Limb Loss and Limb Difference: Facts, Statistics, & Resources
With more than 2 million Americans living with limb loss and another 28 million at risk of amputation surgery, chances are you will encounter someone who has faced or is facing this difficult journey.1 In honor of Limb Limb Loss and Limb Difference Awareness month, get to know the facts, so you can be better equipped to provide support, compassion, and hope to those who need it most.
About Limb Loss and Limb Difference Awareness Month
The Amputee Coalition created Limb Loss and Limb Difference Awareness Month to honor the community and educate others about what it’s like to live with limb loss and limb difference. Learn why raising awareness is so important.
Three Common Causes of Limb Loss
Limb loss is more common than you might think. According to the Amputee Coalition, approximately 185,000 amputations occur in the United States each year and a staggering 3.6 million people will be living with limb loss—the surgical removal (amputation) of an arm or leg—by 2050.2
Limb loss has three main causes, the most common of which is vascular disease, affecting 54% of this population.2 Vascular disease includes diabetes, peripheral arterial disease (PAD), and blood clots, all of which can result in poor blood flow to the limbs. This can cause pain, tissue damage, and wounds that don’t heal correctly, which over time, may lead to amputation. Black Americans are up to four times more likely to face amputation than white Americans because of an increased risk of diabetes and PAD.2
Trauma is another common cause of limb loss. It is estimated to affect 45% of amputees and is the result of a traumatic accident or injury, including motor vehicle collisions, workplace incidents, sporting injuries, and military wounds to name a few.2
The third most common cause of limb loss is cancer, which affects less than 2% of people who have undergone amputation.2 When tumors in the bone or cartilage do not respond to treatment, the limb may need to be removed.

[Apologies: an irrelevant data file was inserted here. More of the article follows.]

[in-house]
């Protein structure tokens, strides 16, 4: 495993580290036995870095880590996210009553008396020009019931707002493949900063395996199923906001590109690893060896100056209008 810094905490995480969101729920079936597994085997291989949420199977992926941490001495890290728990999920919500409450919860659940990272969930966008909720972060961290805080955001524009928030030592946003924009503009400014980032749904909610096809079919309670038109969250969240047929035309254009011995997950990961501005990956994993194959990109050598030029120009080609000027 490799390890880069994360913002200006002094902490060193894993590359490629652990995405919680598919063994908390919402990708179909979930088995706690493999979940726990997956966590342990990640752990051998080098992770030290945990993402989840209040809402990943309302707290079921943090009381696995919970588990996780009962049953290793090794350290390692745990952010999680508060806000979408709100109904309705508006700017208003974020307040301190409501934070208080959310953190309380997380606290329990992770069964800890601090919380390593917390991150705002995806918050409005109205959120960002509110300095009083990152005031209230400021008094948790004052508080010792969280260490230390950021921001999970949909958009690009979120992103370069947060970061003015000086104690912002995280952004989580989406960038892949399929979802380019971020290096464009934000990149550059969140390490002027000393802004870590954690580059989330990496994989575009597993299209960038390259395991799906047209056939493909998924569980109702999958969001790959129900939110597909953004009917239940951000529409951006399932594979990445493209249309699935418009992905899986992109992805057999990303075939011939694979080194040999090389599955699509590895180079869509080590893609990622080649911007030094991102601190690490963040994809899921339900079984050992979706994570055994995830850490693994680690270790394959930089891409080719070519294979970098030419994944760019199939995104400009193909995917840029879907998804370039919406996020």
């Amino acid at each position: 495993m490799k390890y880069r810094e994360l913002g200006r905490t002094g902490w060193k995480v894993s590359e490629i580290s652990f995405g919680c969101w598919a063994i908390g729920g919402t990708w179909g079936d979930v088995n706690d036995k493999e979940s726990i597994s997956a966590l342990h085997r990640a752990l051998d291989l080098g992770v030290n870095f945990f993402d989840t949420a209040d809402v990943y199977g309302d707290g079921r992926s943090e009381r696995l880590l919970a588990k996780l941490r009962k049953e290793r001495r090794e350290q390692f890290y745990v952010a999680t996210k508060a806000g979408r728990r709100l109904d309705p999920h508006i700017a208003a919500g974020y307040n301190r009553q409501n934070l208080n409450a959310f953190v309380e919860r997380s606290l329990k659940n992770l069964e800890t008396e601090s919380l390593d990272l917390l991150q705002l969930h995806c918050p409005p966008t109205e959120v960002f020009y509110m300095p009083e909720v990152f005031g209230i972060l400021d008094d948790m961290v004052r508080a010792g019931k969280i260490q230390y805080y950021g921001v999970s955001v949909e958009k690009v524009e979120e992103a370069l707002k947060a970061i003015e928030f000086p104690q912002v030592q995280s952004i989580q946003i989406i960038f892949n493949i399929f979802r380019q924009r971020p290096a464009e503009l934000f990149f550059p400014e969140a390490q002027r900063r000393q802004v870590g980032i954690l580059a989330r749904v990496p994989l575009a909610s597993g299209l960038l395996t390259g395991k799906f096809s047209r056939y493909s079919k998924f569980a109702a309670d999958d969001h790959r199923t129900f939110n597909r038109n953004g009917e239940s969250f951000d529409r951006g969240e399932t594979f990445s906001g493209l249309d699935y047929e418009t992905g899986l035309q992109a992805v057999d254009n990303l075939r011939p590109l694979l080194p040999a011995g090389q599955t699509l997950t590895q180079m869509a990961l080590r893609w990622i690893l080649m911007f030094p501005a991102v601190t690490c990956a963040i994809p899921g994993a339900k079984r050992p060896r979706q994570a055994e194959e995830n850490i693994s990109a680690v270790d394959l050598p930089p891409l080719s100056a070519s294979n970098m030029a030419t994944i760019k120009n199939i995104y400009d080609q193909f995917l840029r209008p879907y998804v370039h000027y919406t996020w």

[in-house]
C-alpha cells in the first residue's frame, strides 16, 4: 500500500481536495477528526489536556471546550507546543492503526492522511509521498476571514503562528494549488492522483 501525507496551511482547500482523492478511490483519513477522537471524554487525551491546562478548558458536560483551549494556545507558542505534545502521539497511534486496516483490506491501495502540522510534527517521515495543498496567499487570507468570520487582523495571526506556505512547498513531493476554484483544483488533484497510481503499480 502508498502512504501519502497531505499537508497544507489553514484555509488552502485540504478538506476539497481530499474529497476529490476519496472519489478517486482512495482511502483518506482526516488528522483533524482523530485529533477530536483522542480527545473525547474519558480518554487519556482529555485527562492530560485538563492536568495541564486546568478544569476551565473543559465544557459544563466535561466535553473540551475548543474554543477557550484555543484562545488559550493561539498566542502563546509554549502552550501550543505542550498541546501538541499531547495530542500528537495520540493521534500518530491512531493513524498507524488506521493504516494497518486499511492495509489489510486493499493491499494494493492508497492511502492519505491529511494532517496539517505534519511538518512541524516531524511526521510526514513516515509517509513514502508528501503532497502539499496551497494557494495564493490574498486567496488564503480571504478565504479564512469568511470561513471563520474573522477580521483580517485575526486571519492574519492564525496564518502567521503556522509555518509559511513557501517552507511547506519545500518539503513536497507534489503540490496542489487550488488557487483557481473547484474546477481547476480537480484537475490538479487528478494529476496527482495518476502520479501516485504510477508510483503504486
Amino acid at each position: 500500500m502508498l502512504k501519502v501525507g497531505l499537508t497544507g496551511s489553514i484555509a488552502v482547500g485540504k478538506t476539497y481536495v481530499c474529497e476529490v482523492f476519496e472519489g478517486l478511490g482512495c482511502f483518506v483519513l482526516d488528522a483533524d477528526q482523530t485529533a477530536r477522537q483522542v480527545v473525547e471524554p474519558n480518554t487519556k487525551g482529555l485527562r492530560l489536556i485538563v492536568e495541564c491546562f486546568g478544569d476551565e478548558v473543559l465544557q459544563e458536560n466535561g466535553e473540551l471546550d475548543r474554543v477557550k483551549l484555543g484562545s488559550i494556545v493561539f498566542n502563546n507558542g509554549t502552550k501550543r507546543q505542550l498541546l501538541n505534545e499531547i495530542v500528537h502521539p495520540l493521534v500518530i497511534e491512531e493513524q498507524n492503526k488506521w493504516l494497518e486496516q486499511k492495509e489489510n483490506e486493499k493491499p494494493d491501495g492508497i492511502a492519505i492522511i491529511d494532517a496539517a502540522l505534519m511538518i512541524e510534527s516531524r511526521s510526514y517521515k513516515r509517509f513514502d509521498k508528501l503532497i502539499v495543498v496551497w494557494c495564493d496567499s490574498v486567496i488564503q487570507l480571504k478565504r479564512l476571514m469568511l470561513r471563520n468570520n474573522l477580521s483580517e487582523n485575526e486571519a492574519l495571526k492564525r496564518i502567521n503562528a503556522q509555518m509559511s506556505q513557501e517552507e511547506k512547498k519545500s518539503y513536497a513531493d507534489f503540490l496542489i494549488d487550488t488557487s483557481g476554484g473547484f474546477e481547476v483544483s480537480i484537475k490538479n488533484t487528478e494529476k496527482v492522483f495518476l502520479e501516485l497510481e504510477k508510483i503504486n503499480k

Limb Difference: What You Need to Know
While limb loss is most often caused by external factors, many people are born with limb difference. In fact, the Centers for Disease Control and Prevention (CDC) estimates that 1,900 babies in the U.S. are born with an upper or lower limb difference each year, with some babies experiencing both.3
While the cause of congenital limb difference is unknown, researchers suspect some cases are brought about by a condition called amniotic band syndrome in which the amniotic fluid in the womb interferes with limb development.3
Empowered Lives, Empowered Stories
Read the stories of individuals with limb loss or limb difference who are thriving with prosthetic devices provided by Hanger Clinic.
Overcoming Challenges, Embracing Life
For many people living with limb loss, the journey to rediscovering what’s possible is not always easy. In fact, there are unique challenges that many people in the community face, including depression (affecting 36% of people living with limb loss) and financial hardships (lifetime healthcare costs for people with limb loss are approximately $150,000 higher than those who are able-bodied).2